Can't hold a candle to birthday pancakes
By DIANE GASPER-O'BRIEN
By DIANE GASPER-O'BRIEN
A Hays fifth-grader was looking forward to eating his chocolate birthday cake with one of his favorite baseball players' numbers on it.
But was Brady Kreutzer in for a surprise Wednesday.
He got to celebrate his 11th birthday in front of his classmates and a lot of other schoolmates, blowing out a candle glowing atop a stack of five pancakes.
"No, never on pancakes," Brady said when asked if he had ever blown out candles on such an unusual birthday "cake."
Brady's parents, Kyle and Jaime Kreutzer, had planned to eat with their youngest son at his school, Holy Family Elementary, on his birthday. But a snowstorm hundreds of miles away in Iowa changed that.
Jim Kuper is a traveling "Pancake Man" who has been making and serving pancakes at Holy Family for several years in conjunction with the Hays Lions Club pancake feed, which was Tuesday at Hays National Guard Armory.
Kuper normally schedules the Holy Family feed the day before the Lions Club event, but he was snowed in at his home in Council Bluffs, Iowa, and had to reschedule the school event.
Brady's parents hadn't signed up for the original pancake feed at Holy Family on Monday, so when it was rescheduled to Wednesday, they decided to just postpone eating with him at school for a day, too.
"He was surprised," said Brady's mom, who was to join him for lunch at school today. "And he was excited. He said, 'Mom, they sang happy birthday to me, and they even had a candle in my pancakes.' "
Then that evening, Brady celebrated at home at a small family party that featured a chocolate cake iced to look like a baseball, with the number 10 for recently retired Chipper Jones of the Atlanta Braves.
Another Holy Family student, fourth-grader Sarah Braun, also celebrated her birthday Wednesday when she turned 10. Kuper didn't know of Sarah's special day when she came through the lunch line with her fourth-grade classmates. But she got to celebrate later in the day anyway when her mom brought one of Sarah's favorite snacks, brownie bites, to her classroom.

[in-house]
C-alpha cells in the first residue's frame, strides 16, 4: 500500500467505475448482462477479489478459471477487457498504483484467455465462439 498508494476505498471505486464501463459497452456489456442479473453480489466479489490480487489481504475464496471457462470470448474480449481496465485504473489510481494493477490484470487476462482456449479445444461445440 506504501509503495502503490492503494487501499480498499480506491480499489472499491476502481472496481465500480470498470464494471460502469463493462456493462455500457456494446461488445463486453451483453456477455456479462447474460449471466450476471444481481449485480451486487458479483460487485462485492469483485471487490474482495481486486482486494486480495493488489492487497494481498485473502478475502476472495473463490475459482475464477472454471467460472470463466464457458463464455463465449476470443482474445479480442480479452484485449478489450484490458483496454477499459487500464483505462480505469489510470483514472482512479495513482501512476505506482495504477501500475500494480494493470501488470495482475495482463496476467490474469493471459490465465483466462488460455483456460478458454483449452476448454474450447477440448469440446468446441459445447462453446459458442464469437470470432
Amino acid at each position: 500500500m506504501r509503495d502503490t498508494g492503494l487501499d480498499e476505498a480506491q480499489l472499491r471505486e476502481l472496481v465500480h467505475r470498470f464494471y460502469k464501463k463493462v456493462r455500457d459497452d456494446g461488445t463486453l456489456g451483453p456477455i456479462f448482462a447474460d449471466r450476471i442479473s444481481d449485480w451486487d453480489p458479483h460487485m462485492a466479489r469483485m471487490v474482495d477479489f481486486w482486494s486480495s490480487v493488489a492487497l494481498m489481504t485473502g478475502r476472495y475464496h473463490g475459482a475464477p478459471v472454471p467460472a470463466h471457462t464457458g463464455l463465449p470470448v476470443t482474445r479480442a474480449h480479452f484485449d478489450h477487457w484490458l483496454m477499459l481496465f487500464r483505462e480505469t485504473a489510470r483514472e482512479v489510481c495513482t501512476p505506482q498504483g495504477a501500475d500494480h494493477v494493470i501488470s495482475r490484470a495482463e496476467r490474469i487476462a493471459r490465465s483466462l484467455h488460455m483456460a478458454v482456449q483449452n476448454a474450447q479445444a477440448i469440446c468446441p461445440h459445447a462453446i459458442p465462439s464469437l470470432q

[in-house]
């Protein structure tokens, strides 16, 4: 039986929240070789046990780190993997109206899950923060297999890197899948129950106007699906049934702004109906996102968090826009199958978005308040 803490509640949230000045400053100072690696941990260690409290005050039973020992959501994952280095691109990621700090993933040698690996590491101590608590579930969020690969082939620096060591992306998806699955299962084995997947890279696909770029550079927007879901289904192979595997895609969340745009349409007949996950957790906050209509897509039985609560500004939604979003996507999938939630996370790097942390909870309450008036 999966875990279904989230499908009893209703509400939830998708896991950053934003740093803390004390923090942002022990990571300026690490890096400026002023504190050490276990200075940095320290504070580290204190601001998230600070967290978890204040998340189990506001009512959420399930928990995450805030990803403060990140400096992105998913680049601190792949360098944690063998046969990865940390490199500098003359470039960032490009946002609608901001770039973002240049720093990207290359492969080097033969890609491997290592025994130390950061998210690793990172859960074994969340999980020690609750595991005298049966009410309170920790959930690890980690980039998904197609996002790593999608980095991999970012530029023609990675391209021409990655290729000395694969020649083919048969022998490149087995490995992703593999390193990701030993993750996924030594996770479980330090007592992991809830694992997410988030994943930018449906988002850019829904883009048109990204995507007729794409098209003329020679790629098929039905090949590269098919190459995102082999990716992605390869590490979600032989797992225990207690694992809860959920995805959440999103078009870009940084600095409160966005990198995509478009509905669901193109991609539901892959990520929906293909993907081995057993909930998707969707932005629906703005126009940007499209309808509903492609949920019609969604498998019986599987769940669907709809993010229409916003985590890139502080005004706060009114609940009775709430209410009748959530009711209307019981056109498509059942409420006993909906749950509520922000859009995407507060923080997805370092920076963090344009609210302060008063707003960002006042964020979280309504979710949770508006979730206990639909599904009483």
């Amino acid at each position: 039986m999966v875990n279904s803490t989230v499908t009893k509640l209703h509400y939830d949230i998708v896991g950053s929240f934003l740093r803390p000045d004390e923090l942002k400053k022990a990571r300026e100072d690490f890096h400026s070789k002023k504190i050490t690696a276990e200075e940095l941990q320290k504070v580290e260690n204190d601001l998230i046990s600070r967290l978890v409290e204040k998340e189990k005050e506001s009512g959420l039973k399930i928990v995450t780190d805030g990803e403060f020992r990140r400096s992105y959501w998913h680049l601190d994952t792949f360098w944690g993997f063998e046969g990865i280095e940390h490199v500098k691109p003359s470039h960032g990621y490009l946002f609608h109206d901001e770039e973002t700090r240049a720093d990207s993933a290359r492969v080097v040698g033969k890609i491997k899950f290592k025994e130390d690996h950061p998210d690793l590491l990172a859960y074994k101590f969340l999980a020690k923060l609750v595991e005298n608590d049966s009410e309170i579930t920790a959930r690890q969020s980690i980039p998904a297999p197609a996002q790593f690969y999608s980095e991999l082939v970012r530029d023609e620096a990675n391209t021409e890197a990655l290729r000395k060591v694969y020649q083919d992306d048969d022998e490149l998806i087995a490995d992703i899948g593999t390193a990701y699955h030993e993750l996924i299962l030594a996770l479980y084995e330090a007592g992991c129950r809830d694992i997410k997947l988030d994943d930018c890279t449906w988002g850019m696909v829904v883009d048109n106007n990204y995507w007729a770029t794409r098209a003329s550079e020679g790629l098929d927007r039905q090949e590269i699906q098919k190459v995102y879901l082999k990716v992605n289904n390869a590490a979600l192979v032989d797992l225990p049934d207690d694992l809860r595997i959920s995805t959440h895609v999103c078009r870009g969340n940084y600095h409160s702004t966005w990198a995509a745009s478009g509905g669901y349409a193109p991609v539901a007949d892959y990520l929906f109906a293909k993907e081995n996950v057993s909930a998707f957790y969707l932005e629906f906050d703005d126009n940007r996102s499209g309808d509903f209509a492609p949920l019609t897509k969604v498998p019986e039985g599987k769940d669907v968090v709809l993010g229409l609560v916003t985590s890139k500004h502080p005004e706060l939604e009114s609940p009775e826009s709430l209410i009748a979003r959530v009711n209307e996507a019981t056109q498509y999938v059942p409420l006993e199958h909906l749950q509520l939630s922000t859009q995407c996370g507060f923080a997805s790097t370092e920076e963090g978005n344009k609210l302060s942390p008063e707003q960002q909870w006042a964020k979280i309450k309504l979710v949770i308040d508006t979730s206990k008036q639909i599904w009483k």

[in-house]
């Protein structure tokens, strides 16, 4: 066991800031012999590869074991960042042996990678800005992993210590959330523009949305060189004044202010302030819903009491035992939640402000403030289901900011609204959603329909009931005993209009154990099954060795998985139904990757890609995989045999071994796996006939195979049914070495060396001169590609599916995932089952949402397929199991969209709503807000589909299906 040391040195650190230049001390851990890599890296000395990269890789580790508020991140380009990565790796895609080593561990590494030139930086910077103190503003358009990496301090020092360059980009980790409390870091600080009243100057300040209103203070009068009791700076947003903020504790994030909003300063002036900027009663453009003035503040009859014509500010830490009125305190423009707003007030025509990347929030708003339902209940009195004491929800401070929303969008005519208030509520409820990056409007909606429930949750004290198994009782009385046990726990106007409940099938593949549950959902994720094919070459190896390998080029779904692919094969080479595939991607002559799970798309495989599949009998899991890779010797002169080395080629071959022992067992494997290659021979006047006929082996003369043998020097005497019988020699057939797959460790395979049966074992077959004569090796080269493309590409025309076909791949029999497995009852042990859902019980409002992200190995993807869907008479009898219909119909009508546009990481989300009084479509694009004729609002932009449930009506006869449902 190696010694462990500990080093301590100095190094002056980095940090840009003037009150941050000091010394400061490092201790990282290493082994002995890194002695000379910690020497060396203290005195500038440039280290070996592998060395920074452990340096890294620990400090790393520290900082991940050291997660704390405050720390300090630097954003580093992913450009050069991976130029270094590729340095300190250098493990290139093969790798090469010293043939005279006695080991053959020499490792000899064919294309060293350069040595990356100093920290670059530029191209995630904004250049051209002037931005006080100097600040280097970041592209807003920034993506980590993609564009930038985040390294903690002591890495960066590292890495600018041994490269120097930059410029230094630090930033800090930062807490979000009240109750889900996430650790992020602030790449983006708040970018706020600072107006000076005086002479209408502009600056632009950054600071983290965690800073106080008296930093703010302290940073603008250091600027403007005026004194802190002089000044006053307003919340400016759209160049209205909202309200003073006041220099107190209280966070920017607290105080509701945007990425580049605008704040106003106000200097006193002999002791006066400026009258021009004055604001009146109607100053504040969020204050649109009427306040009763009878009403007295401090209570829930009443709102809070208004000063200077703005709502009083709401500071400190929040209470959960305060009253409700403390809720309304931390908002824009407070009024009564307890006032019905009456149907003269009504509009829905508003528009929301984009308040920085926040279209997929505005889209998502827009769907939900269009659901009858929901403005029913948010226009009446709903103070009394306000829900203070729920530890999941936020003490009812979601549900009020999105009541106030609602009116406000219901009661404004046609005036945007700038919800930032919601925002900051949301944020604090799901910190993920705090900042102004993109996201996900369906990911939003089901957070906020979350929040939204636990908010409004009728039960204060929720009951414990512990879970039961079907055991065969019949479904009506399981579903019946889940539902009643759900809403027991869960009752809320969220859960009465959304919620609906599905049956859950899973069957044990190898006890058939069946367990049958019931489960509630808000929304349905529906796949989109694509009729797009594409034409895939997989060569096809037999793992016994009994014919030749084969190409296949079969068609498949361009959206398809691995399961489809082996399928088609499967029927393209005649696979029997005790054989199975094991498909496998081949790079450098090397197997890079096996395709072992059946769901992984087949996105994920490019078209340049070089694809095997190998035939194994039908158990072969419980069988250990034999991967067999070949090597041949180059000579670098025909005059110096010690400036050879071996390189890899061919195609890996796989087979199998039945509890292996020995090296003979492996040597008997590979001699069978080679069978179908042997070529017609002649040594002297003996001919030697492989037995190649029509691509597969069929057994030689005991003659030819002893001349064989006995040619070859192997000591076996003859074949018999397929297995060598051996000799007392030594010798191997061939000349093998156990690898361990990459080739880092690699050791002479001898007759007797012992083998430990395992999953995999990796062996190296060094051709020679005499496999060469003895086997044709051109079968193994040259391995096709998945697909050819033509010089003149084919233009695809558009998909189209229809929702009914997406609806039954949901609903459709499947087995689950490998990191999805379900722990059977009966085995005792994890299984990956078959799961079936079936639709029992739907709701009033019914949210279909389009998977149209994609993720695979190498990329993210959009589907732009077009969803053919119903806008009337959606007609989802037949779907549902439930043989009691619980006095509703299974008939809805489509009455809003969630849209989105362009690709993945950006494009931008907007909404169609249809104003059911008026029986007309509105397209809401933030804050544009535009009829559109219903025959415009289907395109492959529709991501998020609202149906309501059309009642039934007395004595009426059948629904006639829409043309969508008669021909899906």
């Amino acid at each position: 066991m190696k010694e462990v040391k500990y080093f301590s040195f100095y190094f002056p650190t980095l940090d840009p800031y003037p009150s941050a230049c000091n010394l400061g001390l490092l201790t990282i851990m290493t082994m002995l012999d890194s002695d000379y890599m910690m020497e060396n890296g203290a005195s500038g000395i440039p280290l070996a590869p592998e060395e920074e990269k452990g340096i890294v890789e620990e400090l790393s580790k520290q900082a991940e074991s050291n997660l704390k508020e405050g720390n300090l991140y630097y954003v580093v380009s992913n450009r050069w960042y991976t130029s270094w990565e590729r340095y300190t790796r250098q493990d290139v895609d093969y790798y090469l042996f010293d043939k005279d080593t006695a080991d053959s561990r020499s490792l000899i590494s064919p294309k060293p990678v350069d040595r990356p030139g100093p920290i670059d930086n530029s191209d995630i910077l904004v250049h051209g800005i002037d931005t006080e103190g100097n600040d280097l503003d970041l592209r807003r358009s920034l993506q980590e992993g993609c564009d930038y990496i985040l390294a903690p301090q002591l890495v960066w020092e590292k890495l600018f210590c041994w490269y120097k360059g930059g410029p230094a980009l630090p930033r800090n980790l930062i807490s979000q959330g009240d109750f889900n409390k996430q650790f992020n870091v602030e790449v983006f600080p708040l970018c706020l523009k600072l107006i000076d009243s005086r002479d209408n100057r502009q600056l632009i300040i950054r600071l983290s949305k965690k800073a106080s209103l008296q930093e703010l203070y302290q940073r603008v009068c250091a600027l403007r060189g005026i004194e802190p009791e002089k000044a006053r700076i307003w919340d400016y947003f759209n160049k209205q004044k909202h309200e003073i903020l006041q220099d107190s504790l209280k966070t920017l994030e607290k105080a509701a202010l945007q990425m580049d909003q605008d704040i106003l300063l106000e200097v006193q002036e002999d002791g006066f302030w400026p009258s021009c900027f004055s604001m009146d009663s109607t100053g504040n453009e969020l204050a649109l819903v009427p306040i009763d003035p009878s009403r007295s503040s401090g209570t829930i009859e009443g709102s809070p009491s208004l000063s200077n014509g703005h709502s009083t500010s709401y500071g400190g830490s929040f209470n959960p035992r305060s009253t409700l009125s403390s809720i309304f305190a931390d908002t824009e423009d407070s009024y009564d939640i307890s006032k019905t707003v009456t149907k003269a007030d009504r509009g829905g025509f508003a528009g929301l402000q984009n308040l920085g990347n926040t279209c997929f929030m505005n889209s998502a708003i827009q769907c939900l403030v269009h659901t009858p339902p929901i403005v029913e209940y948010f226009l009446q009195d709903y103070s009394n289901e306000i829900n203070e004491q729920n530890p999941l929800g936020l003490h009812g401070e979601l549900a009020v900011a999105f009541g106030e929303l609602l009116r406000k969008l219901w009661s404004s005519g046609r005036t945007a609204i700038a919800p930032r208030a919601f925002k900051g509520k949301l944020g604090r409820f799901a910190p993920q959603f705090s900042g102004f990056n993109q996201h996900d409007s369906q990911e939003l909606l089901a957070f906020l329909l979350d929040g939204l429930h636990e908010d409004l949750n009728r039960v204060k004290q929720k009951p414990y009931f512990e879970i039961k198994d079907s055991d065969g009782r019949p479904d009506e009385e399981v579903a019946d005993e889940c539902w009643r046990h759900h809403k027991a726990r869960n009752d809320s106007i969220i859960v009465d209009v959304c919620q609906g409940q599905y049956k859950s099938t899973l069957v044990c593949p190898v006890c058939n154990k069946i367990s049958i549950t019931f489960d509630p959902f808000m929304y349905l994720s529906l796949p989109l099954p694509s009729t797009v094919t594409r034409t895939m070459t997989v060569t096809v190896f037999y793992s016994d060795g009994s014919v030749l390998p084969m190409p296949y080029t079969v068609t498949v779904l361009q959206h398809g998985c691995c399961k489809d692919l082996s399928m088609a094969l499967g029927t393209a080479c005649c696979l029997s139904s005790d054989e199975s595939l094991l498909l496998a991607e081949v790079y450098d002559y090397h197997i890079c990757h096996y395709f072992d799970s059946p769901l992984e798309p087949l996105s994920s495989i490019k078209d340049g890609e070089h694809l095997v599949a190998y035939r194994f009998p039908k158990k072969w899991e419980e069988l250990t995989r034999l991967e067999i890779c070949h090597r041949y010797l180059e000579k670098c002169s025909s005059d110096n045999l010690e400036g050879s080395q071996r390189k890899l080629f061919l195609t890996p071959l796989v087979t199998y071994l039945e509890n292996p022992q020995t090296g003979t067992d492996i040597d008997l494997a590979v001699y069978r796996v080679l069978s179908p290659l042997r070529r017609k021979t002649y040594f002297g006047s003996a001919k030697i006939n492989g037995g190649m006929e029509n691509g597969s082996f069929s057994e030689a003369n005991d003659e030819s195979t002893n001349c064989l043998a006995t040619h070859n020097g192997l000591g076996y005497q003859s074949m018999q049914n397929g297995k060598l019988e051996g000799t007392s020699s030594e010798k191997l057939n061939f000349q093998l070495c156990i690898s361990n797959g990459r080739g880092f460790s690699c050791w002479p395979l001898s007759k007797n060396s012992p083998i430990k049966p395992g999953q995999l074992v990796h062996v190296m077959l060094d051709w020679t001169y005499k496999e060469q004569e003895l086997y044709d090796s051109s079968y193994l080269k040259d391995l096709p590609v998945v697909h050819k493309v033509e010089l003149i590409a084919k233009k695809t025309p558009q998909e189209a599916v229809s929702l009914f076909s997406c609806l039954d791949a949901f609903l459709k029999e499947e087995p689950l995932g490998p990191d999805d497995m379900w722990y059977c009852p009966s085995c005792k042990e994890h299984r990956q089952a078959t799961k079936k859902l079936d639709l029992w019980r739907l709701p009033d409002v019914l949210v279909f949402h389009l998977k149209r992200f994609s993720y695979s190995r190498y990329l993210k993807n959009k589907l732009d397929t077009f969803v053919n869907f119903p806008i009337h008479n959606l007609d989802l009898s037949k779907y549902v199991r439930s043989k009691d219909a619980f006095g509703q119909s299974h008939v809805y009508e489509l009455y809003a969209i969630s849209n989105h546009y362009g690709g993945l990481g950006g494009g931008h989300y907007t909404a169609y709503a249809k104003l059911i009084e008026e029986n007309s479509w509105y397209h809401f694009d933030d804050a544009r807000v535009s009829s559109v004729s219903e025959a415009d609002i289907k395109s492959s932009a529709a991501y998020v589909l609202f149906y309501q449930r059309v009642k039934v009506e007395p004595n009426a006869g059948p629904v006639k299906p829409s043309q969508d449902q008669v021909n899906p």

Brady's classmates also got another treat in the afternoon when his mom brought Dairy Queen Mini Blizzards to school.
Coincidentally, had Kuper's visit not been postponed to Wednesday, there wouldn't have been any "Happy Birthday" wishes. The large calendar hanging on a bulletin board outside the school cafeteria that lists students' birthdays for that particular month was blank for March 11.
"That worked out well, didn't it?" said Rachel Wentling, Holy Family principal.
Wednesday was Wentling's first experience with the Pancake Man in a school setting, and she was impressed with Kuper.
"It was a really fun lunch; (Kuper) is really good with the kids," said Wentling, who has attended the Lions Club pancake feed for several years and is in her first year as principal at Holy Family.
Like always, Kuper got plenty of cheers from the students when he would walk out into the crowd and flip pancakes to the parents.
"I've heard all year that he really enjoys coming to Holy Family," Wentling said of Kuper. "And it shows."